This Tuesday, June 20, the Anaheim City Council will vote on re-affirming the anti-camping ordinance enacted in 2013 to prevent city parks from being turned into homeless encampments. The ordinance added the ability to prosecute, under appropriate circumstances, camping and storing personal property in parks as misdemeanors rather than mere infractions – giving the city stronger tools for reclaiming the parks for the public.
For months now, homeless “advocates” have mounted a relentless campaign to pressure the city council to repeal the 2013 city ordinance prohibiting camping and storing personal property in city parks.
This is an opportunity to ordinary, working Anaheim residents who believe their parks should be protected for the enjoyment of the public to come to city council and speak in support of the anti-camping ordinance.
The ordinance was adopted because La Palma Park and other city parks were being overrun by homeless encampments. Homeowners in adjoining neighborhoods found themselves faced with issues such as transients defecating on their property, and finding used condoms and needles in their yards. To the extent these encampments established footholds and grew, the public was effectively denied the use of their parks.
To the activists demanding repeal of the anti-camping ordinance, protecting neighborhood safety and quality of life is “criminalizing homelessness.” They subscribe to the radical notion espoused by the ACLU that sleeping in parks is a civil right.
Homeless encampments that are increasingly dominated by criminal elements are spreading through Anaheim along the Santa Ana River and in flood control channels. Yet, these activists demand the city not only allow the homeless to live in Anaheim parks, but that public park restrooms remain open all night long – thus permitting this blight to more easily encroach on Anaheim neighborhoods.
Councilman Jose Moreno publicly endorsed repealing the anti-camping ordinance during his 2016 council campaign, and in 2013 Mayor Tom Tait voted for the ordinance only reluctantly. Moreno has agendized discussion of the homeless issue for every other council meeting, publicly speculated to enforcing the anti-camping ordinance only makes things worse and downplayed any connection between the growth of homeless camps and the mass release of inmates from state prisons during the last few years.
Given all these factors, Councilwoman Kris Murray agendized a vote on re-affirming the anti-camping ordinance. A majority of the current councilmembers – Denise Barnes, James Vanderbilt, Jose Moreno and Steve Faessel – were not on the council when the ordinance was adopted. As the homeless encampments grow – and with that calls by homeless advocates to accommodate these encampments with government-sponsored amenities – now is an opportune time for the new council to recommit itself to the maintaining the anti-campaign ordinance.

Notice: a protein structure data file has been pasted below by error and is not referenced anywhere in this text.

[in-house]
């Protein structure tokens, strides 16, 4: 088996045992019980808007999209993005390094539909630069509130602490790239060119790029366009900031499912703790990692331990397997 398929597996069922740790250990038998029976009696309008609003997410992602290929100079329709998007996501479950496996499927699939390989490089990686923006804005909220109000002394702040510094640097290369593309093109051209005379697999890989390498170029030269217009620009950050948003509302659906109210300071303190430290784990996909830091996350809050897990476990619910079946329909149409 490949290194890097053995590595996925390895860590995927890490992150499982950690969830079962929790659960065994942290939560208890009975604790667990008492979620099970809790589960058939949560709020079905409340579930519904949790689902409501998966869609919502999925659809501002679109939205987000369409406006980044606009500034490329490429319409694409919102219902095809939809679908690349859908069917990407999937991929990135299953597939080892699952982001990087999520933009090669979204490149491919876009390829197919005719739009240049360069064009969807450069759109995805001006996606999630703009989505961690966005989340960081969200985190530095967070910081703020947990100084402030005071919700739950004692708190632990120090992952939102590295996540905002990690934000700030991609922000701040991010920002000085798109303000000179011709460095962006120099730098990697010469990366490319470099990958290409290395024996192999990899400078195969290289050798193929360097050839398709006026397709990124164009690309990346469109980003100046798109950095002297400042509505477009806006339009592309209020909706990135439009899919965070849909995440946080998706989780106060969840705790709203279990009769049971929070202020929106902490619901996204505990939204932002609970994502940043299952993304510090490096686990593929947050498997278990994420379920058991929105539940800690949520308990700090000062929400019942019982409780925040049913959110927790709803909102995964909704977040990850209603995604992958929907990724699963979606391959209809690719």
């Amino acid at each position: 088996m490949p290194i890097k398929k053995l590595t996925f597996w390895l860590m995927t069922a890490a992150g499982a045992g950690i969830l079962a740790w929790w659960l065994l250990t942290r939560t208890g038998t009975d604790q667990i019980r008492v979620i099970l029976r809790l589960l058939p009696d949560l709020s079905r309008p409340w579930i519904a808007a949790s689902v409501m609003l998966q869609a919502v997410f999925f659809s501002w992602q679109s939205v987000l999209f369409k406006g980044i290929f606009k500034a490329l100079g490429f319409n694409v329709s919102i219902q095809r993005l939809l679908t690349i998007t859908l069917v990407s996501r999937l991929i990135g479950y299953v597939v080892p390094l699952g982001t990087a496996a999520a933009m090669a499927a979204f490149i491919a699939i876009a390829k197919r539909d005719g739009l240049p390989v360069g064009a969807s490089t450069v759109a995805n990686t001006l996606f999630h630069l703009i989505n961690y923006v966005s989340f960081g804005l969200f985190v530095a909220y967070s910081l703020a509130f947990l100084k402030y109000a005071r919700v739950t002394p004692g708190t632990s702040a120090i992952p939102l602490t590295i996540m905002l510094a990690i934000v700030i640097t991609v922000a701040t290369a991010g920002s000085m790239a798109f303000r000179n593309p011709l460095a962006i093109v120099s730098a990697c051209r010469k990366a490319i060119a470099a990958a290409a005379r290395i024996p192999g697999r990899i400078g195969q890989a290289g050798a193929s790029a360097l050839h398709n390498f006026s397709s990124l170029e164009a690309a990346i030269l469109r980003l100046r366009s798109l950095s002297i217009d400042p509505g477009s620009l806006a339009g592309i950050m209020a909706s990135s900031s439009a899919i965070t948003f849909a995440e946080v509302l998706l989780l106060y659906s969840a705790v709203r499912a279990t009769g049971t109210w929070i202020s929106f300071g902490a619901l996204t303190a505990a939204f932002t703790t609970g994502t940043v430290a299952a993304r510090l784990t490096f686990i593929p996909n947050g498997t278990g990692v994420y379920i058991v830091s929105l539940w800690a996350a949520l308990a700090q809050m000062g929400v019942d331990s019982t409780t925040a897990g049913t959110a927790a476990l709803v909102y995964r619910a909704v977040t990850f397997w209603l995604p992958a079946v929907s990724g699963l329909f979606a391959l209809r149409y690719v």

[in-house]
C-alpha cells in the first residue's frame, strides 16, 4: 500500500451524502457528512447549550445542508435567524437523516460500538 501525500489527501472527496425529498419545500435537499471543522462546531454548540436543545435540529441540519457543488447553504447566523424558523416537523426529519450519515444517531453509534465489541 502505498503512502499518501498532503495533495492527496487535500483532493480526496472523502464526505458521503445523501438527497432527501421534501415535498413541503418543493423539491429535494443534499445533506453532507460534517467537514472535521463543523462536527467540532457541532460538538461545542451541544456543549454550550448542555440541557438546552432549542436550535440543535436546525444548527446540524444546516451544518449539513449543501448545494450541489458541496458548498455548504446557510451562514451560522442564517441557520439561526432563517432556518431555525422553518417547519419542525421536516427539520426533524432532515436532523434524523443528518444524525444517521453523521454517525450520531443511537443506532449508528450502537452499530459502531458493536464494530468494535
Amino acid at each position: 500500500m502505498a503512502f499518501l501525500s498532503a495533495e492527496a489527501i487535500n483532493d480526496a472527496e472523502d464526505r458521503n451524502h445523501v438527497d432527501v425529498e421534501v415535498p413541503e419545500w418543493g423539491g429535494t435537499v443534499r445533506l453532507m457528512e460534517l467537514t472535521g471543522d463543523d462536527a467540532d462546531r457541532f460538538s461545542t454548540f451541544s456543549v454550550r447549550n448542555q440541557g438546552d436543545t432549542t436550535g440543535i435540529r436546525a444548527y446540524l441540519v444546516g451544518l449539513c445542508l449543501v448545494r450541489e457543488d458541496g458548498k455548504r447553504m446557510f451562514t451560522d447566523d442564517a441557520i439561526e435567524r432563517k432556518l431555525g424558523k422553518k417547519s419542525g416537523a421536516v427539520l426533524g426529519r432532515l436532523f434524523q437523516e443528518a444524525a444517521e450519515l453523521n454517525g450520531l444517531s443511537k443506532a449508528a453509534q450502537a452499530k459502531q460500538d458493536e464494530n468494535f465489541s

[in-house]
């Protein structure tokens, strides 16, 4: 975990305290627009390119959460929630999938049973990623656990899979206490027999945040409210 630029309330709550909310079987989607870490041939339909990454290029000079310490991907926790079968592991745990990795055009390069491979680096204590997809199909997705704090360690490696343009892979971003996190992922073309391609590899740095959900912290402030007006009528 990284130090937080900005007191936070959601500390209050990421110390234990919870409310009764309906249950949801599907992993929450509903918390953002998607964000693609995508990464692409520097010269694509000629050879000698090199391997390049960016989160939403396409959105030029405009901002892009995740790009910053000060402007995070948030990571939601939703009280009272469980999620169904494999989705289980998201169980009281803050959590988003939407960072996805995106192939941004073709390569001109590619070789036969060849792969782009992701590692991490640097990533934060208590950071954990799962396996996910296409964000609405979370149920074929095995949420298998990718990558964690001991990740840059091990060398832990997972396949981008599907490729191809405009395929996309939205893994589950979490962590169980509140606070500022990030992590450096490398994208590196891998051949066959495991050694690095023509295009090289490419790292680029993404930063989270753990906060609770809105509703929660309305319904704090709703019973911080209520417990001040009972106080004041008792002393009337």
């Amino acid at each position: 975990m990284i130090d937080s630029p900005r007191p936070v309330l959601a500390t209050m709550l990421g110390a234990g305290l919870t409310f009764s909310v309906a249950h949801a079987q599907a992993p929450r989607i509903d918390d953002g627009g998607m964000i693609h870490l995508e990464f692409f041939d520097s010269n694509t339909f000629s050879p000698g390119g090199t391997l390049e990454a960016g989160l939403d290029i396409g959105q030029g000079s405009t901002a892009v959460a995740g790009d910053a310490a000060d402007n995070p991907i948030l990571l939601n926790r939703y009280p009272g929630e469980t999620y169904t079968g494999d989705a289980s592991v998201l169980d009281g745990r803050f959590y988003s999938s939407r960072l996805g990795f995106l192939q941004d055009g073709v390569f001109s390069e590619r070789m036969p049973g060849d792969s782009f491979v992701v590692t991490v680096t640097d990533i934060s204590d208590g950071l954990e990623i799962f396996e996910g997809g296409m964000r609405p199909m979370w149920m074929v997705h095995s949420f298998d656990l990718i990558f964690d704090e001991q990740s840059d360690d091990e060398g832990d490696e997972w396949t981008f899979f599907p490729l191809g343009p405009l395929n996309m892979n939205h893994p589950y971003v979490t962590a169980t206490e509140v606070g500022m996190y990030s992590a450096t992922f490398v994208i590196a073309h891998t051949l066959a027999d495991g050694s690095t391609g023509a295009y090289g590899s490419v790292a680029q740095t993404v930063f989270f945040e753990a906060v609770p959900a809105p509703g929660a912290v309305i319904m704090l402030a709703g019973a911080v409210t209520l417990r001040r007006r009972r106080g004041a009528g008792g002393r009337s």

This is a huge issue in West Anaheim, and this Tuesday will be an opportunity for District 1 Councilwoman Denise Barnes and Councilman James Vanderbilt – a District 2 resident – to let their constituents know where they stand.
District 3 has seen a real upsurge in homeless encampments, to the frustration and dismay of homeowners and businesses there. It will be interesting to see if Councilman Moreno remains committed to his campaign stance supporting repeal of the anti-campaign ordinance, or if his time on the council has moderated his views.
Anaheim’s parks are intended to provide residents with a clean, sanitary and safe space to relax and recreate, where parents can take their children to play and run around without fear. The City of Anaheim’s primary obligation is to those residents who use the parks for their intended purposes. They work, pay their mortgages and rent, pay their taxes and obey the law. They have raised or are raising their children by the park. They shouldn’t have to take their children to their neighborhood park and worry about hypodermic needles on the playground, illicit activities in public restrooms, and other dangers. A day in the park is supposed to be relaxing and enjoyable, not fretful and anxious.
The Tuesday, June 20 city council meeting will give these residents a platform to show they – and not fringe activists – speak for Anaheim’s neighborhoods.